Please people – get real and avoid these places and find somewhere else to get a thrill!

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Nothing Changes When Fighting Animal Abuse Issues

Conditions rarely improve for animals

A couple of years ago I was a participant at a conference on animal welfare issues where several animal charities had gathered to discuss how to tackle the cat crisis that existed in the UK. Having listened for an hour or so, I felt as though I had been transported back several decades, as I realised that the conversation hadn’t changed at all over that period. Talk of catching and neutering all the stray and feral cats and releasing them, educating the public over neutering and operating free neutering schemes had all been visited before. Obviously these had been of little success, but with nothing new on the table everyone was excited about putting all their efforts yet again into solving the cat problem once and for all, whereas my inner thoughts were of “here we go again”.

It was somewhat of an epiphany for me, as I suddenly realised that nothing really changes when it comes to solving animal welfare issues and despite endless national and international legislation, improved scientific and technological knowledge, rising educational standards and plentiful funding, animal abuse and uninformed pet ownership continues unabated in the UK, and around the world for that matter, and we appear unable or unwilling to do anything about it. Arguably it is on the increase, with few people sincerely looking out for animals’ interests, which is particularly galling for those of us who have spent lifetimes attempting to improve their lot in life.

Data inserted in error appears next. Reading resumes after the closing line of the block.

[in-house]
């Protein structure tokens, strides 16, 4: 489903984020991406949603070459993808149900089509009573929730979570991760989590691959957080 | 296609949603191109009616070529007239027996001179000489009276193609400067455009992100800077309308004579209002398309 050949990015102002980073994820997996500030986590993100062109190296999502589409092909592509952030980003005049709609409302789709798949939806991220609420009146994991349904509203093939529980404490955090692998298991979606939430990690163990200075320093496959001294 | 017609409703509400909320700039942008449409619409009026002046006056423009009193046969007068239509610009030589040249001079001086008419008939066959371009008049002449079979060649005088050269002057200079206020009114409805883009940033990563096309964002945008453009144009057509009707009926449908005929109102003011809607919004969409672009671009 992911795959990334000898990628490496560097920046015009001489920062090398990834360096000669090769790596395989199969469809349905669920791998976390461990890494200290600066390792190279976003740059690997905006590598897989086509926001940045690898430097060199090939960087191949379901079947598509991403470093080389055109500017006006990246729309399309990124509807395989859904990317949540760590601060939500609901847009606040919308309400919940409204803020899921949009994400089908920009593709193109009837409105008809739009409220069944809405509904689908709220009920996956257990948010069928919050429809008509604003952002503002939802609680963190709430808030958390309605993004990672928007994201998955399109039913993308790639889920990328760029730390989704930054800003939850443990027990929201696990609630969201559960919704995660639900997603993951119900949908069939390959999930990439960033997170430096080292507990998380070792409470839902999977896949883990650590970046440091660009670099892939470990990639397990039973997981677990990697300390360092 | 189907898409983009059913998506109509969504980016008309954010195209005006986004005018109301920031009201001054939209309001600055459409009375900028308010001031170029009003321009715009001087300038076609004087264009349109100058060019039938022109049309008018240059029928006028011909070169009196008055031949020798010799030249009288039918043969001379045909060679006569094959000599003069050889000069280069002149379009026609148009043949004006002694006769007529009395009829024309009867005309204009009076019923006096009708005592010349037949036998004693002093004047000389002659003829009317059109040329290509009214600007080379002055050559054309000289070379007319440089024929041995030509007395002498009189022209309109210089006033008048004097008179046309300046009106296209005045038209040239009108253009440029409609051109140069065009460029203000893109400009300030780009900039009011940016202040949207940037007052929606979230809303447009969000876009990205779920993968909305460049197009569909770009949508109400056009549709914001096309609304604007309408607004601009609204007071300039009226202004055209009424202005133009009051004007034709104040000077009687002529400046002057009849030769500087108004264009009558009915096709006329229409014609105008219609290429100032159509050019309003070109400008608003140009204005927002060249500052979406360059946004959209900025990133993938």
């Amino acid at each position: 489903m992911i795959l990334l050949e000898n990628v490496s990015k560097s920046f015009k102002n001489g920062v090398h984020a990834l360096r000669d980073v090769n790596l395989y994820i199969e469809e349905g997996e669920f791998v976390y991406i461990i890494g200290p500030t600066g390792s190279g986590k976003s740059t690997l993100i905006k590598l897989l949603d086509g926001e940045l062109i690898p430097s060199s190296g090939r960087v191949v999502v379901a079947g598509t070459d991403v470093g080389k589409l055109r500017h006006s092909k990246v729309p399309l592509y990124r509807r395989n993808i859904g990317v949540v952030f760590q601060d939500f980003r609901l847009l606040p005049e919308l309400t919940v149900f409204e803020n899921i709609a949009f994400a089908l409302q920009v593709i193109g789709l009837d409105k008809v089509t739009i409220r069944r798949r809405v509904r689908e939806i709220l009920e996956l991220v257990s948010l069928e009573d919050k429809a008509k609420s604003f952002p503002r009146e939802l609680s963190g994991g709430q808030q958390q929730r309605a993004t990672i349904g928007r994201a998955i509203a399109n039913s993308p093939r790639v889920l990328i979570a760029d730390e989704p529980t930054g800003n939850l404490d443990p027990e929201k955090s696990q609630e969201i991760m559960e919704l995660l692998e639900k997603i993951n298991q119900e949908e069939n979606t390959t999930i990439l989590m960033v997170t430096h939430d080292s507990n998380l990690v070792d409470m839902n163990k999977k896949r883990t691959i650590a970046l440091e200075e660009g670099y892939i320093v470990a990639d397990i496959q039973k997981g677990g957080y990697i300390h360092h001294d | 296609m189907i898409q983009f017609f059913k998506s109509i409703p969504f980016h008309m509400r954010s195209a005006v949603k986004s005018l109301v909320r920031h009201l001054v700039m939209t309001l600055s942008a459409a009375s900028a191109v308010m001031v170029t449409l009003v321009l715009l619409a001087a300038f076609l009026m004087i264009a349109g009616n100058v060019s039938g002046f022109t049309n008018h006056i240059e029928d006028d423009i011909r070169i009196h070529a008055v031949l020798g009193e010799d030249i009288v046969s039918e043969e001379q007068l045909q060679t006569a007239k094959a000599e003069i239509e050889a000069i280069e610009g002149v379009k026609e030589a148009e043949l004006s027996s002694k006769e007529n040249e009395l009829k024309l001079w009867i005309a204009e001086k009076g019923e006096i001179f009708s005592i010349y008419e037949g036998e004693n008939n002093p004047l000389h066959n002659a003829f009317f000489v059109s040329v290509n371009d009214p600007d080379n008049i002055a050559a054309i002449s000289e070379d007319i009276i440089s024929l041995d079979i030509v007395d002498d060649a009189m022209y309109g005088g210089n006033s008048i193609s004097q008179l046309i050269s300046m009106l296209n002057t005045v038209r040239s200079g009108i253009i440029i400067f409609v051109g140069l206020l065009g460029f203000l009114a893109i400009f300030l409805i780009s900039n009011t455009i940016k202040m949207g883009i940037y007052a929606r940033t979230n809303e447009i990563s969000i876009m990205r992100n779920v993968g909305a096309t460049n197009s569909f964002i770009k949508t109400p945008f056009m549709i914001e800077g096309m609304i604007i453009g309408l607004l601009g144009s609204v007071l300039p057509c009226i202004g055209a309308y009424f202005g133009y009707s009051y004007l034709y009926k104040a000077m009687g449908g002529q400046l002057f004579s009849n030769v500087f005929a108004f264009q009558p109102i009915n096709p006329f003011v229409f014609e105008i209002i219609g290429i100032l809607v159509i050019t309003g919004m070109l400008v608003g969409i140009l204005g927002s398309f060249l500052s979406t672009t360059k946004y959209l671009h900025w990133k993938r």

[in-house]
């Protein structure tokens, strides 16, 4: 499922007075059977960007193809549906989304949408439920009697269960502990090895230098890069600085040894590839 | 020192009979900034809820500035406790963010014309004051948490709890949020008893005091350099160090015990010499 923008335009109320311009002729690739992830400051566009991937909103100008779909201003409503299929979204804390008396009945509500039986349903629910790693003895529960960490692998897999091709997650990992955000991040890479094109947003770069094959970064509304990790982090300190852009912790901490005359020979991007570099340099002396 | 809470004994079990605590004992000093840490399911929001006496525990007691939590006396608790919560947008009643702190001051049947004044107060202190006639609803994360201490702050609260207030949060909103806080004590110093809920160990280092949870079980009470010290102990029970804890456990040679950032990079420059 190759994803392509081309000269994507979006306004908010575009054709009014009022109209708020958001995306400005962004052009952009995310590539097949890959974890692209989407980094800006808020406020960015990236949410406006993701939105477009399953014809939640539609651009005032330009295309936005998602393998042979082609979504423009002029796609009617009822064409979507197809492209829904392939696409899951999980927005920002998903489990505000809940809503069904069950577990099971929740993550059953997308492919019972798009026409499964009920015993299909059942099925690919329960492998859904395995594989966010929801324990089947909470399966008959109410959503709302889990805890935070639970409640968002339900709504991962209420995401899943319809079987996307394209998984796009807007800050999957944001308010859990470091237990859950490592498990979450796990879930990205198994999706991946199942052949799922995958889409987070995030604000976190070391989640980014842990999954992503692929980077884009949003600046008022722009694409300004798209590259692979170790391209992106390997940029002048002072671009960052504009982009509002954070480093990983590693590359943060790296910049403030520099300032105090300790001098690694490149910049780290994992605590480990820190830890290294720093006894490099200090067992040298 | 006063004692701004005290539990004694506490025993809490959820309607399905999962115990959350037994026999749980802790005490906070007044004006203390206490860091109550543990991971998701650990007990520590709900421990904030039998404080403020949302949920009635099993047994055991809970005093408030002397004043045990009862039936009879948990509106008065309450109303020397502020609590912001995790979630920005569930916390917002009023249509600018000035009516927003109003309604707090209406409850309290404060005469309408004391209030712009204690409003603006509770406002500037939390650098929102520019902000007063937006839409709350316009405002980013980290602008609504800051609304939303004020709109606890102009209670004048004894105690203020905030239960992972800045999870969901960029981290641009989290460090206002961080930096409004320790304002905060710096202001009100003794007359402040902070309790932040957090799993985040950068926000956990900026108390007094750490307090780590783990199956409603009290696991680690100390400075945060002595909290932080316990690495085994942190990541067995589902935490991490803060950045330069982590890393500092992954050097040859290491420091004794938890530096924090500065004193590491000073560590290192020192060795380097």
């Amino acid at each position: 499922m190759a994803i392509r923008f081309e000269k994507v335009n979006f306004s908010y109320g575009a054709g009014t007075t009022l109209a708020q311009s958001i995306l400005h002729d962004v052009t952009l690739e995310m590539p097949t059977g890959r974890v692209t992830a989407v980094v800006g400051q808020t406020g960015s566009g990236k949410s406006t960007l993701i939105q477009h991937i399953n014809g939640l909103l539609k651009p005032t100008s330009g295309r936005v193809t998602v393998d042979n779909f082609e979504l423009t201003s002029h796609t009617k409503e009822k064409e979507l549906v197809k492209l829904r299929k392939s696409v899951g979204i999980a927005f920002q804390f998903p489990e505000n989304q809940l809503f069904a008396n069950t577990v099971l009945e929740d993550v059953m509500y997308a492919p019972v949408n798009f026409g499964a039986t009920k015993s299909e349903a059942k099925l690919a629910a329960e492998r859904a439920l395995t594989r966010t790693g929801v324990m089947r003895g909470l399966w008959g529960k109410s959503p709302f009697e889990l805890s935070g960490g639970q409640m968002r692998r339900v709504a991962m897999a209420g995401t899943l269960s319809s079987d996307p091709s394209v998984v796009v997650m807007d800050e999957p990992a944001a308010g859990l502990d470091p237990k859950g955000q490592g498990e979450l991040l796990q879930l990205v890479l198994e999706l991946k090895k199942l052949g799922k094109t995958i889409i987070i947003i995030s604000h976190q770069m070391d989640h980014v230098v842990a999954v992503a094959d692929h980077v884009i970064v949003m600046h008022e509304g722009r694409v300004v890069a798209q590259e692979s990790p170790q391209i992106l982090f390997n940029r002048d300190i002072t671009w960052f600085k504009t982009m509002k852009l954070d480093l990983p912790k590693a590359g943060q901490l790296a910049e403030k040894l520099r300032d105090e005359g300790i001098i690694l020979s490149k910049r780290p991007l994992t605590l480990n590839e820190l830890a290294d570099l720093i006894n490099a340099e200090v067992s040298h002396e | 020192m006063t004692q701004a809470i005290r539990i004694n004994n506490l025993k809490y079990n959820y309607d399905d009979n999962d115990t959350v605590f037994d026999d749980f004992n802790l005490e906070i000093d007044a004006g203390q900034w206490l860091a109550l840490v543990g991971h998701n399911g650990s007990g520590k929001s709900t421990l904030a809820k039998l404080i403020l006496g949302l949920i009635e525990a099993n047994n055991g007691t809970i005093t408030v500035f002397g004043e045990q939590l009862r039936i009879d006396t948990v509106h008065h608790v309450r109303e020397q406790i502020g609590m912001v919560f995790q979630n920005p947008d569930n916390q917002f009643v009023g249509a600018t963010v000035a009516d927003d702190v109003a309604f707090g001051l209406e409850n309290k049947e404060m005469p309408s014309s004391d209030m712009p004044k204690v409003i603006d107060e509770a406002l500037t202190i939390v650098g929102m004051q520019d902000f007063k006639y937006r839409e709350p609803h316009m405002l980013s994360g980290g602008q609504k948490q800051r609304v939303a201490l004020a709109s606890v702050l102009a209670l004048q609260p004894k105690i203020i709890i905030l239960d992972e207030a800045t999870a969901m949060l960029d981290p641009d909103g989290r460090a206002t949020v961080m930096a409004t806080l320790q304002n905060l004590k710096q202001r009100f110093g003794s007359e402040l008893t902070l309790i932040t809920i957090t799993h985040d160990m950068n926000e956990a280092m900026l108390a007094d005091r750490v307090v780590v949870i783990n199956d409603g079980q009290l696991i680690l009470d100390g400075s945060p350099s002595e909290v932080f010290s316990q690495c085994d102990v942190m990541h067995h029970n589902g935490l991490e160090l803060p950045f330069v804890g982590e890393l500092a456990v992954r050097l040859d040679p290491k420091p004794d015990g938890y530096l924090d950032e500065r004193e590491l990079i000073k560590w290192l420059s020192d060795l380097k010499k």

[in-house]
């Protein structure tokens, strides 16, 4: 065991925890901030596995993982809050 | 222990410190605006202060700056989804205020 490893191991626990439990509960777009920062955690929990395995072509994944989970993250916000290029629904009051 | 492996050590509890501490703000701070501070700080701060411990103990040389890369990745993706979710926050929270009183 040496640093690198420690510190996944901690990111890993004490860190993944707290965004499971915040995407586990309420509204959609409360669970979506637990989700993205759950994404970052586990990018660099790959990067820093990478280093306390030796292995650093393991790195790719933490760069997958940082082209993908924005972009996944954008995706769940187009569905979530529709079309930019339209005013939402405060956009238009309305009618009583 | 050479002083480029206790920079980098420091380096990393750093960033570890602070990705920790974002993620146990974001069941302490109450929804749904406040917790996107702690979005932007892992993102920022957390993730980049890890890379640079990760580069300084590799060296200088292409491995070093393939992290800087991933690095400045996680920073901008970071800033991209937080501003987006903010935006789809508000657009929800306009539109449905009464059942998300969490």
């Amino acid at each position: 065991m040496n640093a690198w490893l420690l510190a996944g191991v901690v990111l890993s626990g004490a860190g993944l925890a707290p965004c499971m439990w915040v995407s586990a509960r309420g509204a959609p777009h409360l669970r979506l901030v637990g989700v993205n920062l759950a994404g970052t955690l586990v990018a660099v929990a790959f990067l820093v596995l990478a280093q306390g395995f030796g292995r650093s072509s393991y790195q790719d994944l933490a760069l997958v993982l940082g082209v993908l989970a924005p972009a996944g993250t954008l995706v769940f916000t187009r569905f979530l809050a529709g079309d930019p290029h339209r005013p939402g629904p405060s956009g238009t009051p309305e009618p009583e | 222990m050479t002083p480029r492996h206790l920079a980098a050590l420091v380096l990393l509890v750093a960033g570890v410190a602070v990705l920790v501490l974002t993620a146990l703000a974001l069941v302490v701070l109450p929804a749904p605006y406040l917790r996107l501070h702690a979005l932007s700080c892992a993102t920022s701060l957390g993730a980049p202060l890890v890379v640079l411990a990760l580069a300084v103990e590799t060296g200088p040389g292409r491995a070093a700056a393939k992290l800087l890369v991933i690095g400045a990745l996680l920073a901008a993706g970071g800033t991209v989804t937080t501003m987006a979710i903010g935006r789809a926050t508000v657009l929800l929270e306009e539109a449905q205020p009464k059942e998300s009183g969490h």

puppies, unwanted, stray, dog pound
We have never been able to solve the continual problem of unwanted animals.

Animals seem to have few friends these days and their interests and welfare are getting lost, with those entrusted with protecting animals apparently apathetic to the task, unable or unwilling to make any progress. Whether it is the media, the law, governments, science, academia, industry, the veterinary profession or welfare and conservation groups, they all seem to have an agenda of going with the flow and maintaining the  status quo as there are too many conflicts of interest, economic pressures and self-interest involved which hinder any positive improvement.